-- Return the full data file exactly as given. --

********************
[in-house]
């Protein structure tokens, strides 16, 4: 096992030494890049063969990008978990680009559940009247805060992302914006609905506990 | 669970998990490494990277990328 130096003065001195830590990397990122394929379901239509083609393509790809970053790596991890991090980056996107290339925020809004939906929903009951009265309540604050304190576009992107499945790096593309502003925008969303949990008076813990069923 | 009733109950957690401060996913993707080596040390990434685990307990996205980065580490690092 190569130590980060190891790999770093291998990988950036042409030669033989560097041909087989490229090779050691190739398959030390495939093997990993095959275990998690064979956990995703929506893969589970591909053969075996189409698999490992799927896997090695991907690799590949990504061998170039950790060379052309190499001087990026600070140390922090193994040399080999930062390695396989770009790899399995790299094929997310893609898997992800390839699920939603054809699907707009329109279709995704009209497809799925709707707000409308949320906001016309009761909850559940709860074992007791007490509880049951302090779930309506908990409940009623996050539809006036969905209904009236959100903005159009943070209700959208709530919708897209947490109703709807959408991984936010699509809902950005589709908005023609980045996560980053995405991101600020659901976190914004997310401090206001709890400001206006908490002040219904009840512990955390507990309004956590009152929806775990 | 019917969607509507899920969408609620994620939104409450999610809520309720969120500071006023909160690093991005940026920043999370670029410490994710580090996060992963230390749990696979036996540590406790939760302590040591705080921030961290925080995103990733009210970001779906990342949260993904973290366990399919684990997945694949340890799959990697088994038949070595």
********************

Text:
[in-house]
């Protein structure tokens, strides 16, 4: 096992030494890049063969990008978990680009559940009247805060992302914006609905506990 | 669970998990490494990277990328 130096003065001195830590990397990122394929379901239509083609393509790809970053790596991890991090980056996107290339925020809004939906929903009951009265309540604050304190576009992107499945790096593309502003925008969303949990008076813990069923 | 009733109950957690401060996913993707080596040390990434685990307990996205980065580490690092 190569130590980060190891790999770093291998990988950036042409030669033989560097041909087989490229090779050691190739398959030390495939093997990993095959275990998690064979956990995703929506893969589970591909053969075996189409698999490992799927896997090695991907690799590949990504061998170039950790060379052309190499001087990026600070140390922090193994040399080999930062390695396989770009790899399995790299094929997310893609898997992800390839699920939603054809699907707009329109279709995704009209497809799925709707707000409308949320906001016309009761909850559940709860074992007791007490509880049951302090779930309506908990409940009623996050539809006036969905209904009236959100903005159009943070209700959208709530919708897209947490109703709807959408991984936010699509809902950005589709908005023609980045996560980053995405991101600020659901976190914004997310401090206001709890400001206006908490002040219904009840512990955390507990309004956590009152929806775990 | 019917969607509507899920969408609620994620939104409450999610809520309720969120500071006023909160690093991005940026920043999370670029410490994710580090996060992963230390749990696979036996540590406790939760302590040591705080921030961290925080995103990733009210970001779906990342949260993904973290366990399919684990997945694949340890799959990697088994038949070595």